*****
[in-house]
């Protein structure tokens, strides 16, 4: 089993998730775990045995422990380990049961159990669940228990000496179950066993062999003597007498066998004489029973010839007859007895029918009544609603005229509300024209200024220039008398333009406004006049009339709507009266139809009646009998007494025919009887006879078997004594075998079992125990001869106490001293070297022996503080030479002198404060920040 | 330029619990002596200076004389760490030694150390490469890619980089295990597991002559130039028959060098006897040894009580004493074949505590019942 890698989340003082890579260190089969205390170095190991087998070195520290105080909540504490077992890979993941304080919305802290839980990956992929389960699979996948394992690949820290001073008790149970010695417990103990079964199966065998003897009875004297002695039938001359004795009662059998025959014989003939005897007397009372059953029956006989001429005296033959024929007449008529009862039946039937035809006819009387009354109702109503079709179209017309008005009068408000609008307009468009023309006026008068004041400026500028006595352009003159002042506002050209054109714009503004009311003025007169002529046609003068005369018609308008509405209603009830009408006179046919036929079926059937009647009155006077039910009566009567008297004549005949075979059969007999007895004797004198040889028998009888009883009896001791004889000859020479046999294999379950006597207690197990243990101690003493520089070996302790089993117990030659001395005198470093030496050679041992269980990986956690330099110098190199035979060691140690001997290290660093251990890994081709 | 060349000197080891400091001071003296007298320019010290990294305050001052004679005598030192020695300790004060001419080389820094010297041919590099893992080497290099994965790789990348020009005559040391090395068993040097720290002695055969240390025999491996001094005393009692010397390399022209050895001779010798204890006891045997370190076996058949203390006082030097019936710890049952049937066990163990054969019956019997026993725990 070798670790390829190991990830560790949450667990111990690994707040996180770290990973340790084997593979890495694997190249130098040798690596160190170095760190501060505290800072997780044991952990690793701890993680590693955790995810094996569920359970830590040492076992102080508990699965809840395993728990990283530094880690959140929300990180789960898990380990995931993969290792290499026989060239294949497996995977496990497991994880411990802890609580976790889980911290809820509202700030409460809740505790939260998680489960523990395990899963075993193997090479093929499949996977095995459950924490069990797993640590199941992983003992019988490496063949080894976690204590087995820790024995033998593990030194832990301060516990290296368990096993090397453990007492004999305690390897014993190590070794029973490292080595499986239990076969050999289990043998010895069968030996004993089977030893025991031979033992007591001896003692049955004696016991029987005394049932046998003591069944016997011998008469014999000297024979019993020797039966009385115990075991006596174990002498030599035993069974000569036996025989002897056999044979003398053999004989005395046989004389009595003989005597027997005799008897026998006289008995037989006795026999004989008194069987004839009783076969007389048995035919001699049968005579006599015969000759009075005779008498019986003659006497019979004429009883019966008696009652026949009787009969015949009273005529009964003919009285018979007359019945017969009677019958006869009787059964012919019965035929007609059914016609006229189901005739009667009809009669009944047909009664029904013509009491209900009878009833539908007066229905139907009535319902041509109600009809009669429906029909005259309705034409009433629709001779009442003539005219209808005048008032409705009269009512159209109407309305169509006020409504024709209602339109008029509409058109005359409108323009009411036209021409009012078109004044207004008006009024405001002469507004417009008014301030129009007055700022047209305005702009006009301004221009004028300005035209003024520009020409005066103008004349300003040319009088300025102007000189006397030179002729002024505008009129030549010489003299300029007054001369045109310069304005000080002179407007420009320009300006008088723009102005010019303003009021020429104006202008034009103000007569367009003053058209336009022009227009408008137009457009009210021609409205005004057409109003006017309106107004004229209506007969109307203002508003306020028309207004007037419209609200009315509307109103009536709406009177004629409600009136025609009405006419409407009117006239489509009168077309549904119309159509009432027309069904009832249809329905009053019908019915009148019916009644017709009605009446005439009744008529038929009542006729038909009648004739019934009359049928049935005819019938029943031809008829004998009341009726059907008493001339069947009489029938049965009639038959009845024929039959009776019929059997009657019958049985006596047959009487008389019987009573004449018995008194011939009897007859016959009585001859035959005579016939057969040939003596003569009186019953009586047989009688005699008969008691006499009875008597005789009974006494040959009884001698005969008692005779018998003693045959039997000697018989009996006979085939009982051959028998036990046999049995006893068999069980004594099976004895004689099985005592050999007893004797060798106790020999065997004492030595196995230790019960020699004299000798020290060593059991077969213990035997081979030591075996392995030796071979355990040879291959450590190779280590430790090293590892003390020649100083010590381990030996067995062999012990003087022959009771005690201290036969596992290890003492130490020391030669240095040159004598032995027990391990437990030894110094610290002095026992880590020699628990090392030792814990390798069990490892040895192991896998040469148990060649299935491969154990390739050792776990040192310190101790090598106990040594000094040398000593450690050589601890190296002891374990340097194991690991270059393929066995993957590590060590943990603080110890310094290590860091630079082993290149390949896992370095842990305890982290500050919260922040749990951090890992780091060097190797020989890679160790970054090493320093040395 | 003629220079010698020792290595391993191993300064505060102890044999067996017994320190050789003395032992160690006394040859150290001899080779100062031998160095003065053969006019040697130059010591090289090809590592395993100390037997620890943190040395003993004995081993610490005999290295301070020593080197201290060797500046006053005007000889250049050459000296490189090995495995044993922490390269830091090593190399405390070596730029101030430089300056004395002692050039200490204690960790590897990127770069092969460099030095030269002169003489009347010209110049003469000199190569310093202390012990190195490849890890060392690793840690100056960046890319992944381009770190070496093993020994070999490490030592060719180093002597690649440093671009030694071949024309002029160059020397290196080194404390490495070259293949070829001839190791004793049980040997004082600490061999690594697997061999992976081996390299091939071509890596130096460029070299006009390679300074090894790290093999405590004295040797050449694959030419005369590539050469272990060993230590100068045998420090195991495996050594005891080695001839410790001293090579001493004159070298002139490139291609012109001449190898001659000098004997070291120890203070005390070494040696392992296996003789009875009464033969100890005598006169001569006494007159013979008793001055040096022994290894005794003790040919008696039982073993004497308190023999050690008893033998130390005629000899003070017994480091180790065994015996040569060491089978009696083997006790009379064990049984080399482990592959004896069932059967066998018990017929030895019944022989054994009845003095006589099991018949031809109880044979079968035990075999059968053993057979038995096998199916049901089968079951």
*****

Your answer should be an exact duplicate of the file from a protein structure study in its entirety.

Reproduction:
[in-house]
């Protein structure tokens, strides 16, 4: 089993998730775990045995422990380990049961159990669940228990000496179950066993062999003597007498066998004489029973010839007859007895029918009544609603005229509300024209200024220039008398333009406004006049009339709507009266139809009646009998007494025919009887006879078997004594075998079992125990001869106490001293070297022996503080030479002198404060920040 | 330029619990002596200076004389760490030694150390490469890619980089295990597991002559130039028959060098006897040894009580004493074949505590019942 890698989340003082890579260190089969205390170095190991087998070195520290105080909540504490077992890979993941304080919305802290839980990956992929389960699979996948394992690949820290001073008790149970010695417990103990079964199966065998003897009875004297002695039938001359004795009662059998025959014989003939005897007397009372059953029956006989001429005296033959024929007449008529009862039946039937035809006819009387009354109702109503079709179209017309008005009068408000609008307009468009023309006026008068004041400026500028006595352009003159002042506002050209054109714009503004009311003025007169002529046609003068005369018609308008509405209603009830009408006179046919036929079926059937009647009155006077039910009566009567008297004549005949075979059969007999007895004797004198040889028998009888009883009896001791004889000859020479046999294999379950006597207690197990243990101690003493520089070996302790089993117990030659001395005198470093030496050679041992269980990986956690330099110098190199035979060691140690001997290290660093251990890994081709 | 060349000197080891400091001071003296007298320019010290990294305050001052004679005598030192020695300790004060001419080389820094010297041919590099893992080497290099994965790789990348020009005559040391090395068993040097720290002695055969240390025999491996001094005393009692010397390399022209050895001779010798204890006891045997370190076996058949203390006082030097019936710890049952049937066990163990054969019956019997026993725990 070798670790390829190991990830560790949450667990111990690994707040996180770290990973340790084997593979890495694997190249130098040798690596160190170095760190501060505290800072997780044991952990690793701890993680590693955790995810094996569920359970830590040492076992102080508990699965809840395993728990990283530094880690959140929300990180789960898990380990995931993969290792290499026989060239294949497996995977496990497991994880411990802890609580976790889980911290809820509202700030409460809740505790939260998680489960523990395990899963075993193997090479093929499949996977095995459950924490069990797993640590199941992983003992019988490496063949080894976690204590087995820790024995033998593990030194832990301060516990290296368990096993090397453990007492004999305690390897014993190590070794029973490292080595499986239990076969050999289990043998010895069968030996004993089977030893025991031979033992007591001896003692049955004696016991029987005394049932046998003591069944016997011998008469014999000297024979019993020797039966009385115990075991006596174990002498030599035993069974000569036996025989002897056999044979003398053999004989005395046989004389009595003989005597027997005799008897026998006289008995037989006795026999004989008194069987004839009783076969007389048995035919001699049968005579006599015969000759009075005779008498019986003659006497019979004429009883019966008696009652026949009787009969015949009273005529009964003919009285018979007359019945017969009677019958006869009787059964012919019965035929007609059914016609006229189901005739009667009809009669009944047909009664029904013509009491209900009878009833539908007066229905139907009535319902041509109600009809009669429906029909005259309705034409009433629709001779009442003539005219209808005048008032409705009269009512159209109407309305169509006020409504024709209602339109008029509409058109005359409108323009009411036209021409009012078109004044207004008006009024405001002469507004417009008014301030129009007055700022047209305005702009006009301004221009004028300005035209003024520009020409005066103008004349300003040319009088300025102007000189006397030179002729002024505008009129030549010489003299300029007054001369045109310069304005000080002179407007420009320009300006008088723009102005010019303003009021020429104006202008034009103000007569367009003053058209336009022009227009408008137009457009009210021609409205005004057409109003006017309106107004004229209506007969109307203002508003306020028309207004007037419209609200009315509307109103009536709406009177004629409600009136025609009405006419409407009117006239489509009168077309549904119309159509009432027309069904009832249809329905009053019908019915009148019916009644017709009605009446005439009744008529038929009542006729038909009648004739019934009359049928049935005819019938029943031809008829004998009341009726059907008493001339069947009489029938049965009639038959009845024929039959009776019929059997009657019958049985006596047959009487008389019987009573004449018995008194011939009897007859016959009585001859035959005579016939057969040939003596003569009186019953009586047989009688005699008969008691006499009875008597005789009974006494040959009884001698005969008692005779018998003693045959039997000697018989009996006979085939009982051959028998036990046999049995006893068999069980004594099976004895004689099985005592050999007893004797060798106790020999065997004492030595196995230790019960020699004299000798020290060593059991077969213990035997081979030591075996392995030796071979355990040879291959450590190779280590430790090293590892003390020649100083010590381990030996067995062999012990003087022959009771005690201290036969596992290890003492130490020391030669240095040159004598032995027990391990437990030894110094610290002095026992880590020699628990090392030792814990390798069990490892040895192991896998040469148990060649299935491969154990390739050792776990040192310190101790090598106990040594000094040398000593450690050589601890190296002891374990340097194991690991270059393929066995993957590590060590943990603080110890310094290590860091630079082993290149390949896992370095842990305890982290500050919260922040749990951090890992780091060097190797020989890679160790970054090493320093040395 | 003629220079010698020792290595391993191993300064505060102890044999067996017994320190050789003395032992160690006394040859150290001899080779100062031998160095003065053969006019040697130059010591090289090809590592395993100390037997620890943190040395003993004995081993610490005999290295301070020593080197201290060797500046006053005007000889250049050459000296490189090995495995044993922490390269830091090593190399405390070596730029101030430089300056004395002692050039200490204690960790590897990127770069092969460099030095030269002169003489009347010209110049003469000199190569310093202390012990190195490849890890060392690793840690100056960046890319992944381009770190070496093993020994070999490490030592060719180093002597690649440093671009030694071949024309002029160059020397290196080194404390490495070259293949070829001839190791004793049980040997004082600490061999690594697997061999992976081996390299091939071509890596130096460029070299006009390679300074090894790290093999405590004295040797050449694959030419005369590539050469272990060993230590100068045998420090195991495996050594005891080695001839410790001293090579001493004159070298002139490139291609012109001449190898001659000098004997070291120890203070005390070494040696392992296996003789009875009464033969100890005598006169001569006494007159013979008793001055040096022994290894005794003790040919008696039982073993004497308190023999050690008893033998130390005629000899003070017994480091180790065994015996040569060491089978009696083997006790009379064990049984080399482990592959004896069932059967066998018990017929030895019944022989054994009845003095006589099991018949031809109880044979079968035990075999059968053993057979038995096998199916049901089968079951």